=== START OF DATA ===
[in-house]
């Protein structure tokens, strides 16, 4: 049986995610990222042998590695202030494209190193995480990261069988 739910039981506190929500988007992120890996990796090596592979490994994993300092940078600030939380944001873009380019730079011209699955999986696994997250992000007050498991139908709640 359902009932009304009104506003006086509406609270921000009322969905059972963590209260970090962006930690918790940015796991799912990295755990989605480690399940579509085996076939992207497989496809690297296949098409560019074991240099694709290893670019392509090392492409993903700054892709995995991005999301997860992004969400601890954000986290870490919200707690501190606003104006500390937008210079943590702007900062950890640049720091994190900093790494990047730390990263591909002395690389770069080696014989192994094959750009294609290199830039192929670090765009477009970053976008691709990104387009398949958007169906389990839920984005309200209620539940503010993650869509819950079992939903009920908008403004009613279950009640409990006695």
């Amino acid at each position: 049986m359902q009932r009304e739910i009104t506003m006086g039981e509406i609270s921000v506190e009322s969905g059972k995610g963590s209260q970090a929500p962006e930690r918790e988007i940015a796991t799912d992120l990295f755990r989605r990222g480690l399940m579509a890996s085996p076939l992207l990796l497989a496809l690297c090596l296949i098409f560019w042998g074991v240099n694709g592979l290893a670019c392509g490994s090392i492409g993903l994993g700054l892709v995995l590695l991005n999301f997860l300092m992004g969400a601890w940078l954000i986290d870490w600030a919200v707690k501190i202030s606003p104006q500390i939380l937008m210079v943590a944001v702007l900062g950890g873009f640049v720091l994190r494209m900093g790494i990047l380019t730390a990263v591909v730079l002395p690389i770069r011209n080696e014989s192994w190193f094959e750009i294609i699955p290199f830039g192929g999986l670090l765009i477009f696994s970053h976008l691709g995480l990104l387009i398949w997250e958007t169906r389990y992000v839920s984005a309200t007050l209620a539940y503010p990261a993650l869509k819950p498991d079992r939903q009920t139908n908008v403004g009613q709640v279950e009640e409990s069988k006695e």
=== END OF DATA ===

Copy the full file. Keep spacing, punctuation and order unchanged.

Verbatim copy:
[in-house]
């Protein structure tokens, strides 16, 4: 049986995610990222042998590695202030494209190193995480990261069988 739910039981506190929500988007992120890996990796090596592979490994994993300092940078600030939380944001873009380019730079011209699955999986696994997250992000007050498991139908709640 359902009932009304009104506003006086509406609270921000009322969905059972963590209260970090962006930690918790940015796991799912990295755990989605480690399940579509085996076939992207497989496809690297296949098409560019074991240099694709290893670019392509090392492409993903700054892709995995991005999301997860992004969400601890954000986290870490919200707690501190606003104006500390937008210079943590702007900062950890640049720091994190900093790494990047730390990263591909002395690389770069080696014989192994094959750009294609290199830039192929670090765009477009970053976008691709990104387009398949958007169906389990839920984005309200209620539940503010993650869509819950079992939903009920908008403004009613279950009640409990006695």
């Amino acid at each position: 049986m359902q009932r009304e739910i009104t506003m006086g039981e509406i609270s921000v506190e009322s969905g059972k995610g963590s209260q970090a929500p962006e930690r918790e988007i940015a796991t799912d992120l990295f755990r989605r990222g480690l399940m579509a890996s085996p076939l992207l990796l497989a496809l690297c090596l296949i098409f560019w042998g074991v240099n694709g592979l290893a670019c392509g490994s090392i492409g993903l994993g700054l892709v995995l590695l991005n999301f997860l300092m992004g969400a601890w940078l954000i986290d870490w600030a919200v707690k501190i202030s606003p104006q500390i939380l937008m210079v943590a944001v702007l900062g950890g873009f640049v720091l994190r494209m900093g790494i990047l380019t730390a990263v591909v730079l002395p690389i770069r011209n080696e014989s192994w190193f094959e750009i294609i699955p290199f830039g192929g999986l670090l765009i477009f696994s970053h976008l691709g995480l990104l387009i398949w997250e958007t169906r389990y992000v839920s984005a309200t007050l209620a539940y503010p990261a993650l869509k819950p498991d079992r939903q009920t139908n908008v403004g009613q709640v279950e009640e409990s069988k006695e």